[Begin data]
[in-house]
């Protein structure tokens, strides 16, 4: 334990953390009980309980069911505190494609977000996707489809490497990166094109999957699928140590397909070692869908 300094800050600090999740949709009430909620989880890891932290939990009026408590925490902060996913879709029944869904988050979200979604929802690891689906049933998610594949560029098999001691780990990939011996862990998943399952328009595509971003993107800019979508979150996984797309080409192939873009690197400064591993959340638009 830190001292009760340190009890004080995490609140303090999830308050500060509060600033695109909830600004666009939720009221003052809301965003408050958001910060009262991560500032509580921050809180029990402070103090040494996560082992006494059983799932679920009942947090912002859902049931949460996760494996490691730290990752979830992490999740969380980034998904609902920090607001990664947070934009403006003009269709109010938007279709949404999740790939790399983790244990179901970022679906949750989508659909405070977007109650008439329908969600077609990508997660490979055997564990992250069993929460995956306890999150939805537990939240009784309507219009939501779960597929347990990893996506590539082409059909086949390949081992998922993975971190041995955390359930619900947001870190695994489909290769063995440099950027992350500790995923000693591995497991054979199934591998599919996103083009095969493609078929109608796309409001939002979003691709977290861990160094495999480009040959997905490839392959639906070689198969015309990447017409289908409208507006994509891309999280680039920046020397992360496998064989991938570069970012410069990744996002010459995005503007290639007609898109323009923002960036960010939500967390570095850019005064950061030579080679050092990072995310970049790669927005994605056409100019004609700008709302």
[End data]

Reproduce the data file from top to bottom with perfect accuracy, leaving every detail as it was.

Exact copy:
[in-house]
């Protein structure tokens, strides 16, 4: 334990953390009980309980069911505190494609977000996707489809490497990166094109999957699928140590397909070692869908 300094800050600090999740949709009430909620989880890891932290939990009026408590925490902060996913879709029944869904988050979200979604929802690891689906049933998610594949560029098999001691780990990939011996862990998943399952328009595509971003993107800019979508979150996984797309080409192939873009690197400064591993959340638009 830190001292009760340190009890004080995490609140303090999830308050500060509060600033695109909830600004666009939720009221003052809301965003408050958001910060009262991560500032509580921050809180029990402070103090040494996560082992006494059983799932679920009942947090912002859902049931949460996760494996490691730290990752979830992490999740969380980034998904609902920090607001990664947070934009403006003009269709109010938007279709949404999740790939790399983790244990179901970022679906949750989508659909405070977007109650008439329908969600077609990508997660490979055997564990992250069993929460995956306890999150939805537990939240009784309507219009939501779960597929347990990893996506590539082409059909086949390949081992998922993975971190041995955390359930619900947001870190695994489909290769063995440099950027992350500790995923000693591995497991054979199934591998599919996103083009095969493609078929109608796309409001939002979003691709977290861990160094495999480009040959997905490839392959639906070689198969015309990447017409289908409208507006994509891309999280680039920046020397992360496998064989991938570069970012410069990744996002010459995005503007290639007609898109323009923002960036960010939500967390570095850019005064950061030579080679050092990072995310970049790669927005994605056409100019004609700008709302």